Burris 4x20mm Compact / Short Mag / Timberline Riflescopes
By Rick Ryals
The subject of this review is the Burris Compact / Short Mag /Timberline 4x20 fixed power riflescope. This scope was originally sold as a member of the Compact line. In 2005, the name of this model line was changed to Short Mag. For 2008, these scopes are being sold under the Timberline name.
These scopes are marketed for use on short, lightweight rifles. The catalog specifications have remained consistent through all these model name changes (with the exception of the exit pupil as discussed below). The scope used for this review is a Compact.
Burris has acquired a good reputation for reliability. Burris scopes are often mentioned in articles about riflescopes when ruggedness and reliability are being discussed. Since I do not have a selection of hard kicking rifles of my own to test this feature, I have to take their word.
Burris scopes are also highly regarded for their optical quality. This feature is more easily noticed by the average person than ruggedness or reliability. I have found the Burris Short Mag 4x20 to be optically clear and crisp. Its optical performance is more than sufficient for hunting during legal daylight hours.
The scope used for this review is gloss black. The Burris logo is in white on the left side of the windage/elevation adjustment housing. Near the end of the eyepiece in white letters is printed, “4X Burris Made in USA.”
Lenses are fully multi-coated. The model reviewed has a standard plex reticle, but ballistic plex is also available. Windage and elevation is accomplished by click adjustments. The scope comes with good lens covers to protect it during storage. The eyepiece has a rubber eye protector attached to the end. The objective end is straight except for a small bulb-out at the very end.
The Compact and Short Mag versions were available in either gloss or matte finish. The Timberline is offered only with a matte finish. The Short Mag has a white “Short Mag” logo on the side of the eyepiece, and the Timberline has a similar “Timberline” logo in the same location. The Compact had no model logo. Except for the logos, these scopes appear to be identical.
The Burris 4x20 scope represents a good value for the cost. It is priced around $150 to $170 from several mail order suppliers. This is considerably less than many other scopes of similar optical quality.
This is a very trim, compact and lightweight scope. Even so, unlike other Burris Short Mag scopes, it is easy to mount on a variety of rifles. Due to the small objective bell, the mounting area fore and aft of the adjustment housing is long enough to fit in standard rings. In addition, the eyepiece is only 3.1 inches long, allowing the user to take advantage of the generous eye relief.
The eye relief for this model line deserves some mention. 3.75 to 5.0 inches is very generous, even for hard kicking rifles or slug guns. In addition, it is non-critical, giving you over an inch of flexibility in the distance your eye is placed behind the scope to obtain the full field of view.
A possible drawback also needs to be noted. Lateral eye position behind the scope is more critical than with most scopes. If your rifle fits you reasonably well this should not be a problem. However, you should make sure of this before you try to line up on a nice buck and find you have a blacked-out field of view.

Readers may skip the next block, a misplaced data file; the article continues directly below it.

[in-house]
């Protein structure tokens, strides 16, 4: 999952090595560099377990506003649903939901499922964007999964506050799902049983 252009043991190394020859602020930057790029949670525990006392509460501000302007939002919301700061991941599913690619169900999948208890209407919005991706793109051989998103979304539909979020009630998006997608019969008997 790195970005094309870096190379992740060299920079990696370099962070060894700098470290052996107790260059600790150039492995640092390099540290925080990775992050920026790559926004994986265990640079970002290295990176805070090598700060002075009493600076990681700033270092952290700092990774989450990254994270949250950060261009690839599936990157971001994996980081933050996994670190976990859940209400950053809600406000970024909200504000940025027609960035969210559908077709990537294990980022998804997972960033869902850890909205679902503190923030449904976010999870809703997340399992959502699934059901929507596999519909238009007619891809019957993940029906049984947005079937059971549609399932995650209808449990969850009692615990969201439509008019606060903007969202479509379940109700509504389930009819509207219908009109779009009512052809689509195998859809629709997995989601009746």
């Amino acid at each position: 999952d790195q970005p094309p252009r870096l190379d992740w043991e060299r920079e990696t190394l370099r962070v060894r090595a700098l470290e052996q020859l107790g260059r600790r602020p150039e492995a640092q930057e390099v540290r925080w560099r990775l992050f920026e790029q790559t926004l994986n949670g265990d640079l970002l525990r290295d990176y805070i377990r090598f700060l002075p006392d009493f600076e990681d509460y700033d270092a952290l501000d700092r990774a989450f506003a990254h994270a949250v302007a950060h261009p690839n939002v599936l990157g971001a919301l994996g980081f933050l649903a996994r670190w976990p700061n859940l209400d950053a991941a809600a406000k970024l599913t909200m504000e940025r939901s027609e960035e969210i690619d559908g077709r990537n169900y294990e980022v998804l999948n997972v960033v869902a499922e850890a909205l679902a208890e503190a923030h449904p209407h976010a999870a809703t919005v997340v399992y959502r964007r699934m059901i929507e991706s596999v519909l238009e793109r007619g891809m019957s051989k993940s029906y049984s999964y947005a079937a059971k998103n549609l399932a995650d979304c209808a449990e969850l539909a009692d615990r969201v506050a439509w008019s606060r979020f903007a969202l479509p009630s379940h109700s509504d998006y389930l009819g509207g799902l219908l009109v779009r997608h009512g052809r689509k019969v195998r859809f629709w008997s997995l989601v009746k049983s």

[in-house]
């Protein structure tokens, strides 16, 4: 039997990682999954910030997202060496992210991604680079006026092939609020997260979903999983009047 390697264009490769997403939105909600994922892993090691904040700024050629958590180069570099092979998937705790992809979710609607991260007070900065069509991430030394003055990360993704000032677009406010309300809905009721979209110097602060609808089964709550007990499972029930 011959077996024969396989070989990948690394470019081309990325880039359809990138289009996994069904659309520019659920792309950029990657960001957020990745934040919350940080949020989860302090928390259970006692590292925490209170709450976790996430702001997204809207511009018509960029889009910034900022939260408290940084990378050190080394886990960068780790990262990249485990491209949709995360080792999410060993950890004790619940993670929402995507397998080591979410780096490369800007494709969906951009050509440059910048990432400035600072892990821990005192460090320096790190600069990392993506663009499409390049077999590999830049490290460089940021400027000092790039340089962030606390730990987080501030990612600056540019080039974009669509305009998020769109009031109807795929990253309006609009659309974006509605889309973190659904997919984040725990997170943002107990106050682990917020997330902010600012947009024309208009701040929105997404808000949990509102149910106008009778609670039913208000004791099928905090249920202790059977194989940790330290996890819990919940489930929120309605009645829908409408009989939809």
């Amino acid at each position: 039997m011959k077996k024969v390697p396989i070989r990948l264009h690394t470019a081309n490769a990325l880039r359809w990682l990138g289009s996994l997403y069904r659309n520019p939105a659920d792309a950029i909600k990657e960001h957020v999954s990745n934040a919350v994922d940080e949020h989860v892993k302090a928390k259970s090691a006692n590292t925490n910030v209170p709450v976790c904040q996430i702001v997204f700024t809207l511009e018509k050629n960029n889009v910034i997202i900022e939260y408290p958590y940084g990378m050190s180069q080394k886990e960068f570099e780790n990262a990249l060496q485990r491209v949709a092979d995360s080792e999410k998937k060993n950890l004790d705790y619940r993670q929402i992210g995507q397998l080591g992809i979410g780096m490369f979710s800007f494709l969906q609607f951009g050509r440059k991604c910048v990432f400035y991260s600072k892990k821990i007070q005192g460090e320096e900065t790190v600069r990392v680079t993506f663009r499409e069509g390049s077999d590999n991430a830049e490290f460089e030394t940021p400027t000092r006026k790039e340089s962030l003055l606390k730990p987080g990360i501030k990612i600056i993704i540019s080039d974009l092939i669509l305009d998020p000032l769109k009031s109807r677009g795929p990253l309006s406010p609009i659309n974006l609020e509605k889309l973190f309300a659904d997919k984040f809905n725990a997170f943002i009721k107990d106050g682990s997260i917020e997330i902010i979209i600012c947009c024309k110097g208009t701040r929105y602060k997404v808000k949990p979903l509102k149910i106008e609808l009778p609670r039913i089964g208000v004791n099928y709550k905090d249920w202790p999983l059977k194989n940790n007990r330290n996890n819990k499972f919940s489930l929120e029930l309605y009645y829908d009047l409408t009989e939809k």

I noticed that the exit pupil diameter shown in the Compact and Short Mag specifications was 5.6 mm while that shown in the Timberline specifications is 5 mm even. I don't know if this is an actual change in the scope or simply rounding the number downward. I measured the objective right at 20mm with a caliper, so if the exit pupil is 5.6 mm then the actual magnification would be 3.6x. I suspect that the exit pupil number was changed to 5mm so that the stated objective diameter divided by the stated exit pupil would equal four power exactly.
The main drawback of the Short Mag 4x20mm, if you want to call it that, is that it is a fixed power scope. Fixed power scopes are not very fashionable these days. So why would anyone want this scope when you have such a wide selection of variable power models?
The primary advantages of a fixed power riflescope over a variable are simplicity, superior optical quality, a bit more reliability, lower cost and generally lighter weight. Since you cannot fiddle with a power setting, you will not have your scope set at nine power when you come across a deer at 20 yards.
Along with simplicity comes greater reliability. This is not to say that today's variables are unreliable. However, fixed power scopes have fewer moving parts, so there is less that can go wrong. Since fixed power scopes are simpler to build, they also cost a little less than a comparable quality variable. Since there are fewer pieces inside they weigh a few ounces less.
I think the greatest advantage of the Burris 4x20mm is its size and weight. It is a perfect match for the carbine style rifles I so love. Its 8.4 inch length does not overpower a short rifle and its 8 ounces do not unbalance a light rifle. It is well suited to rifles like the Kimber 84M, the Ruger M77 RSI, the Remington Model Seven and the Browning BLR.
I own many variable power scopes. They provide flexibility on all-around or multi-purpose rifles. However, fixed power scopes of mid-range power such as 2.5x and 4x are suitable for many of these same uses and types of rifles. For a rifle you intend to use for certain types of hunting or in certain types of terrain, a fixed power scope is a sensible choice.
As I get older, I find myself gravitating toward simpler things. The Burris Short Mag 4x20mm is a simple scope that is a great value in a compact, lightweight package. I don't plan to put one on all my rifles, but I am thinking that it will go great on my Ruger M77 RSI.
Copyright 2008 by Rick Ryals. All rights reserved.